My understanding of the history of Church of the Servant is that the church was established in a time when choirs and pipe organ often took away the voice of the congregation. In order to encourage the “full and active participation” of those in the pews (er…seats), COS shied away from anything but seasonal choirs. So it may seem like an affront to the principles of our worship to introduce a choir as a regular ensemble at COS.
Wait—I can explain!
First of all, the choir is not primarily an anthem choir. The goal is not to present a lot of pretty music to which the congregation sits and listens. Instead, it is a liturgical choir that will support and adorn the congregation’s voice. We introduce new songs, add descants and harmonies, sing portions of the liturgy, and assume the cantor’s role in responsive psalmody.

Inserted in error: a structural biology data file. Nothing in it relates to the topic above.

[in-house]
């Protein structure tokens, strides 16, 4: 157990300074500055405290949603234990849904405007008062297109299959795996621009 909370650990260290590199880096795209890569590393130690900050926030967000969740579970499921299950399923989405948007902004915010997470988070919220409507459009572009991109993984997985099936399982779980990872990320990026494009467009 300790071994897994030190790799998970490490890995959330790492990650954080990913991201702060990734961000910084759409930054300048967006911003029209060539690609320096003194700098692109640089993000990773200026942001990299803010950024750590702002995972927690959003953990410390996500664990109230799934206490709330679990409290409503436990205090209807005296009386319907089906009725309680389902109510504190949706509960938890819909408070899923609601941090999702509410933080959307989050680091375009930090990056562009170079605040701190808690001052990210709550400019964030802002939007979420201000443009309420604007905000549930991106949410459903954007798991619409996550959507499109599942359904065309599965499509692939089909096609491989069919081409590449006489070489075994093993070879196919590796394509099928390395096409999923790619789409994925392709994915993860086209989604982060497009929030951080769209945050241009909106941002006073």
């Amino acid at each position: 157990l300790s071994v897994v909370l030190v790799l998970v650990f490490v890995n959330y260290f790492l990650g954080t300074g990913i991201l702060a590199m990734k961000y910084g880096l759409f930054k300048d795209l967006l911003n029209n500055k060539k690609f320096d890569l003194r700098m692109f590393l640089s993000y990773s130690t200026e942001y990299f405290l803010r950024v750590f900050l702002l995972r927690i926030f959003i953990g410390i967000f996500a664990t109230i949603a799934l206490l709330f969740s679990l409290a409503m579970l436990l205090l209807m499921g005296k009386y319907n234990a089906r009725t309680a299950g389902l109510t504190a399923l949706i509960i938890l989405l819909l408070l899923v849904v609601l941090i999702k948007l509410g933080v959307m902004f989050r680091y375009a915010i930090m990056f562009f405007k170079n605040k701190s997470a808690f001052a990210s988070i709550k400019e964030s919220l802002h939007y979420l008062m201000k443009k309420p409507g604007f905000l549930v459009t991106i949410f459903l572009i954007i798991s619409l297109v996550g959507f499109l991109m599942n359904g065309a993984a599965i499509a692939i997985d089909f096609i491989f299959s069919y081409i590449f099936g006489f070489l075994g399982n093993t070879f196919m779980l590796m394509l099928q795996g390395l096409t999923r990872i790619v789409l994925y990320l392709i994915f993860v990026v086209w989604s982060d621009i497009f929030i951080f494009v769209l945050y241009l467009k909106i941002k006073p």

Musically, it adds a sustaining voice that supports the congregation’s singing well. Most importantly, it adds an entry-level ensemble to the church’s music ministry. Currently, musicians must be extremely proficient to take part in COS’s worship: pianists must play in a variety of styles, cantors must sight read proficiently and instrumentalists must read and transpose at sight. It’s important that we have an ongoing ensemble accessible to “regular people.” The choir meets this need.
I believe whole-heartedly in the principle that the congregation is the primary choir in worship, but I think that at this point in the church’s life a steady choir is an appropriate way to support the people’s voice.
Can’t tell a Sanctus from a Sursum Corda?
Up all night with a wondering about worship?
Want to join the choir?
Contact Greg: email@example.com.